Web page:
"We expect to see average house prices rise by 20% to 30% in cities like Edinburgh, Birmingham and Manchester in the next three to four years. "
Large regional cities like Edinburgh, Birmingham and Manchester could see a 20% to 30% increase in house prices over the next four years as they close the gap to London, according to Hometrack research.
Since 2009, average house prices in London have risen by 86% while Oxford and Cambridge have also performed strongly, followed by Bristol with growth of 70%.
Yet in Aberdeen average house prices are just 6% higher over the same period and 18% higher in Newcastle.
However while regional cities have lagged the London market they are now starting to close the gap. Currently Edinburgh (7.7%), Birmingham (7.3%) and Manchester (6.7%) lead the way with above average year on year house price inflation. In contrast, the pace of growth in the capital has slowed to 1.6% year on year meaning house prices in London are falling in real terms.
Hometrack expects average house prices in London to drift lower in real terms in the coming 2-3 years with lower turnover (down 16% since 2014) creating scarcity and supporting price levels.
Overall UK city house price inflation is running at 5% up from 4% a year ago.
Richard Donnell, insight director at Hometrack, said: “We expect to see average house prices rise by 20% to 30% in cities like Edinburgh, Birmingham and Manchester in the next three to four years. The income to buy a home in regional cities is well below the London average so in the near term we expect to see rising house prices stimulating additional buying and market activity in those areas. House prices have some way to increase before there is a material constraint on demand. This assumes mortgage rates remain low by historic standards and the economy to continues to grow.”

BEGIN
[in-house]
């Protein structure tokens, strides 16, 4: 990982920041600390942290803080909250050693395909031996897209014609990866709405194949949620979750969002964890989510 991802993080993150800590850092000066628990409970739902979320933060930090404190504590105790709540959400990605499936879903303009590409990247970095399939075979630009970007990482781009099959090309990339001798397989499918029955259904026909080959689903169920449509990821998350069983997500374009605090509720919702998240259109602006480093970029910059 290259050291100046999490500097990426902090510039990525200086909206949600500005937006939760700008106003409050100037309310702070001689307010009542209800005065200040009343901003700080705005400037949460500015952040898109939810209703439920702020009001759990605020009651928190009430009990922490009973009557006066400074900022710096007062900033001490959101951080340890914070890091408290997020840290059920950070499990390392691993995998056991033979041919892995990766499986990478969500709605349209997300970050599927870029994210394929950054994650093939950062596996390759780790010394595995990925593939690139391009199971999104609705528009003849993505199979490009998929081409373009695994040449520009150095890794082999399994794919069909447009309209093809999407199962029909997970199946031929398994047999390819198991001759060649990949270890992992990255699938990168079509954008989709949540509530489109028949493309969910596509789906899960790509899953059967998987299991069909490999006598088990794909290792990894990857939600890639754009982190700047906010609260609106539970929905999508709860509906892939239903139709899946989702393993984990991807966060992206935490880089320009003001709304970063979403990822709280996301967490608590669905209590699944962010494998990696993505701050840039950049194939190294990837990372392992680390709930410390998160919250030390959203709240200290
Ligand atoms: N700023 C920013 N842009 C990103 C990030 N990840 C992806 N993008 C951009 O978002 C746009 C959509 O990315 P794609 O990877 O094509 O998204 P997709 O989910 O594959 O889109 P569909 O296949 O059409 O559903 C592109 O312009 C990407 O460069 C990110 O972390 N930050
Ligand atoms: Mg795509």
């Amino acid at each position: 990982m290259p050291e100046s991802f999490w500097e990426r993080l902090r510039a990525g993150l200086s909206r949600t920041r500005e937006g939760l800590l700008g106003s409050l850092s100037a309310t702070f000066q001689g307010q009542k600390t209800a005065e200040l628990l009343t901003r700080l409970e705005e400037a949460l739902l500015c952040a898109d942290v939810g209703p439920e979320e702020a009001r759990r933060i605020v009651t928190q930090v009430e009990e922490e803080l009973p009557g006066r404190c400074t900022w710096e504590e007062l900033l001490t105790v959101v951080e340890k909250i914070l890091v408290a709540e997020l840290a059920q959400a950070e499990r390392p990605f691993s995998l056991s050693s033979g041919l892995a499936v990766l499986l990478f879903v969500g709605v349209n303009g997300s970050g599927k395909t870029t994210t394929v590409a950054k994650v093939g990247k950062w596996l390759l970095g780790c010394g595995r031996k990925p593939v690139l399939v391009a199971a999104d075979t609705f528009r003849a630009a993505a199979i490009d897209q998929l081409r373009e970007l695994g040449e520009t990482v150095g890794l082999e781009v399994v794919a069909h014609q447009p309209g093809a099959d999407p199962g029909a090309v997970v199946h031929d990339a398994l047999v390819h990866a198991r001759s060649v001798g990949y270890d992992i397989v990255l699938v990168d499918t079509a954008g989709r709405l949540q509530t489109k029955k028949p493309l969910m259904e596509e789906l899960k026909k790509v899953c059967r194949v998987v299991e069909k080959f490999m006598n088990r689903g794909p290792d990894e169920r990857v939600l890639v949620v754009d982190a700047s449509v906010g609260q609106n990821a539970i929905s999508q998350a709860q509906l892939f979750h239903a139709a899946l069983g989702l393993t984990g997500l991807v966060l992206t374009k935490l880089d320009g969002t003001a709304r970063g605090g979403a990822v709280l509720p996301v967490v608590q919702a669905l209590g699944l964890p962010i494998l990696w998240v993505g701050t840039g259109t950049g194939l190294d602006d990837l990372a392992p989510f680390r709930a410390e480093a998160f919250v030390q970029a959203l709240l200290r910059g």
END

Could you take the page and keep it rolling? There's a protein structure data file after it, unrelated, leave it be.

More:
Founder and CEO of Emoov, Russell Quirk, commented: "Despite the Beast from the East bringing a cold snap weather-wise, demand for city living and resulting house price growth continues to thaw as the discounts required in asking price to secure a sale closes further.
"The UK remains a vast and varied landscape in terms of the property market and it is interesting to see how this also relates to the recovery time of each city since the end of the downfall in 2009.
"We've seen a modern-day tortoise and the hare tale as those cities, like London, that saw a rapid return in property prices in the more immediate aftermath of the market crash, are now paying the price in slower market conditions.
"At the same time, those larger regional cities that have required a much longer recovery period are now pulling away where price growth is concerned and have become a much more attractive proposition for buyers."